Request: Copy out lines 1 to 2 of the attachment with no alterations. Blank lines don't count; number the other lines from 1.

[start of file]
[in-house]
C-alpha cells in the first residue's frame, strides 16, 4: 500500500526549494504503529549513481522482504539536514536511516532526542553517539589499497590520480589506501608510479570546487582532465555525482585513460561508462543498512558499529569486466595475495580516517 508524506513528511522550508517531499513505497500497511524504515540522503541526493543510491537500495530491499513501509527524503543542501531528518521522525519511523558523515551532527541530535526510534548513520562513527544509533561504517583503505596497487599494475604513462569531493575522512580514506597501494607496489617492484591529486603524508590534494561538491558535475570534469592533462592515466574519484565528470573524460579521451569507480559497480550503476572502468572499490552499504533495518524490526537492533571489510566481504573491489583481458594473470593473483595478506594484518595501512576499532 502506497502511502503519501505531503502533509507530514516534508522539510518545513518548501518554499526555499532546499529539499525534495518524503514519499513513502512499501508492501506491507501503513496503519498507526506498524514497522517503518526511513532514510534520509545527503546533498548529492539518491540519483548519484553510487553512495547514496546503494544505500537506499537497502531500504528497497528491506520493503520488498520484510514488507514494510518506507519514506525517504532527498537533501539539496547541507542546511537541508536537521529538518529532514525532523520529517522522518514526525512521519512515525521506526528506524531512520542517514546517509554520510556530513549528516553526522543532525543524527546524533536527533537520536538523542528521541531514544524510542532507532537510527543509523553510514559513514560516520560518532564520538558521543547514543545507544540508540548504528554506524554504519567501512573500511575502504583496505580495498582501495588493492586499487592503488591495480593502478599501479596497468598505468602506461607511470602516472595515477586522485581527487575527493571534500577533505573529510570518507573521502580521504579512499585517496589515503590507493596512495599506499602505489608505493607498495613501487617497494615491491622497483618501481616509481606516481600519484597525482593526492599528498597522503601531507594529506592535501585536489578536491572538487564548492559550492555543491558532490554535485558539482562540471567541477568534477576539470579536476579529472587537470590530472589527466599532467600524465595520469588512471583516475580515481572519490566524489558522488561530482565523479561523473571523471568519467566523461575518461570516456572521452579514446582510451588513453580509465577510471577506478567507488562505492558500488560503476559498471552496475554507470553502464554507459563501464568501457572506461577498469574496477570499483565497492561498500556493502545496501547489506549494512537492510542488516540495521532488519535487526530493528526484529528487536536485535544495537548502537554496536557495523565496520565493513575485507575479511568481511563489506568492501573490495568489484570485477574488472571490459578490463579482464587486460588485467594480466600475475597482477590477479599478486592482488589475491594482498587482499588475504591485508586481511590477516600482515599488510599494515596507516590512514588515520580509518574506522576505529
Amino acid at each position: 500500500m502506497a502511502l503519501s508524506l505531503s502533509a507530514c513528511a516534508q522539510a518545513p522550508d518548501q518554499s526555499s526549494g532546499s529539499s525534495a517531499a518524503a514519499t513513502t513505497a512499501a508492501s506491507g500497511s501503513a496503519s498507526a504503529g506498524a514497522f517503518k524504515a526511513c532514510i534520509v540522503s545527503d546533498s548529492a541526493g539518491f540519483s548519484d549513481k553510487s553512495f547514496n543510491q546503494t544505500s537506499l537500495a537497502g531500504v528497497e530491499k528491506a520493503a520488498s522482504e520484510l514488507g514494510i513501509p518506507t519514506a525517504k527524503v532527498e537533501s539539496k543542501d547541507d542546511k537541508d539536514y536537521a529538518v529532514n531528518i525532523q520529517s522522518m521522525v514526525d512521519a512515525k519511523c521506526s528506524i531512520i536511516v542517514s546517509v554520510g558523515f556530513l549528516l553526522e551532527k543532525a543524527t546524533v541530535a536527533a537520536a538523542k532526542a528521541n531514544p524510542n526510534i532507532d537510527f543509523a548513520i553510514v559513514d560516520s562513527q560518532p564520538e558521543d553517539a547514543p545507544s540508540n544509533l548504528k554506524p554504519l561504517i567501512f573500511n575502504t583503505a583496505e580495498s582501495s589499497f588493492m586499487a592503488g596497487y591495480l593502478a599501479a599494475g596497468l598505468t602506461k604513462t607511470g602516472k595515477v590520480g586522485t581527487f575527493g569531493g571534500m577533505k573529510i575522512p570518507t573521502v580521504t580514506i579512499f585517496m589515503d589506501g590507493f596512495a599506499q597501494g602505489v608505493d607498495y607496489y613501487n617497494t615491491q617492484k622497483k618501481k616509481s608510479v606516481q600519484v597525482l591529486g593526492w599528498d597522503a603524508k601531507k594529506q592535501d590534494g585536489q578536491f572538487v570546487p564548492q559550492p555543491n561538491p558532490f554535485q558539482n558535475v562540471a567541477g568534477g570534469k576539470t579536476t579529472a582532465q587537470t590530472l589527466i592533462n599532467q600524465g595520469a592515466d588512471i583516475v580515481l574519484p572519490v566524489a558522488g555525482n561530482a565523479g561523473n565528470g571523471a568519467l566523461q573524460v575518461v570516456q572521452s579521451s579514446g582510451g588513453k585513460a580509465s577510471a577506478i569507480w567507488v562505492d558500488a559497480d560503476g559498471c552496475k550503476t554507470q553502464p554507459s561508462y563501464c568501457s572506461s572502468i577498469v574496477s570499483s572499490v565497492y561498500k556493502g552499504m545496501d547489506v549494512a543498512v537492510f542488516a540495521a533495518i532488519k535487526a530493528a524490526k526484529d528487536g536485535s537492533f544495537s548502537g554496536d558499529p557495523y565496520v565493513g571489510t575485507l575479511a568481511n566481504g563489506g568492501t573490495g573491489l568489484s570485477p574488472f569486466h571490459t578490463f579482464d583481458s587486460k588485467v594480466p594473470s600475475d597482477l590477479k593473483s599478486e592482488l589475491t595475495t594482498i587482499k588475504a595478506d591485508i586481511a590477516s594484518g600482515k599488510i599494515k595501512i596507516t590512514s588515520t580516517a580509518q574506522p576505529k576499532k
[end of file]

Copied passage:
[in-house]
C-alpha cells in the first residue's frame, strides 16, 4: 500500500526549494504503529549513481522482504539536514536511516532526542553517539589499497590520480589506501608510479570546487582532465555525482585513460561508462543498512558499529569486466595475495580516517 508524506513528511522550508517531499513505497500497511524504515540522503541526493543510491537500495530491499513501509527524503543542501531528518521522525519511523558523515551532527541530535526510534548513520562513527544509533561504517583503505596497487599494475604513462569531493575522512580514506597501494607496489617492484591529486603524508590534494561538491558535475570534469592533462592515466574519484565528470573524460579521451569507480559497480550503476572502468572499490552499504533495518524490526537492533571489510566481504573491489583481458594473470593473483595478506594484518595501512576499532 502506497502511502503519501505531503502533509507530514516534508522539510518545513518548501518554499526555499532546499529539499525534495518524503514519499513513502512499501508492501506491507501503513496503519498507526506498524514497522517503518526511513532514510534520509545527503546533498548529492539518491540519483548519484553510487553512495547514496546503494544505500537506499537497502531500504528497497528491506520493503520488498520484510514488507514494510518506507519514506525517504532527498537533501539539496547541507542546511537541508536537521529538518529532514525532523520529517522522518514526525512521519512515525521506526528506524531512520542517514546517509554520510556530513549528516553526522543532525543524527546524533536527533537520536538523542528521541531514544524510542532507532537510527543509523553510514559513514560516520560518532564520538558521543547514543545507544540508540548504528554506524554504519567501512573500511575502504583496505580495498582501495588493492586499487592503488591495480593502478599501479596497468598505468602506461607511470602516472595515477586522485581527487575527493571534500577533505573529510570518507573521502580521504579512499585517496589515503590507493596512495599506499602505489608505493607498495613501487617497494615491491622497483618501481616509481606516481600519484597525482593526492599528498597522503601531507594529506592535501585536489578536491572538487564548492559550492555543491558532490554535485558539482562540471567541477568534477576539470579536476579529472587537470590530472589527466599532467600524465595520469588512471583516475580515481572519490566524489558522488561530482565523479561523473571523471568519467566523461575518461570516456572521452579514446582510451588513453580509465577510471577506478567507488562505492558500488560503476559498471552496475554507470553502464554507459563501464568501457572506461577498469574496477570499483565497492561498500556493502545496501547489506549494512537492510542488516540495521532488519535487526530493528526484529528487536536485535544495537548502537554496536557495523565496520565493513575485507575479511568481511563489506568492501573490495568489484570485477574488472571490459578490463579482464587486460588485467594480466600475475597482477590477479599478486592482488589475491594482498587482499588475504591485508586481511590477516600482515599488510599494515596507516590512514588515520580509518574506522576505529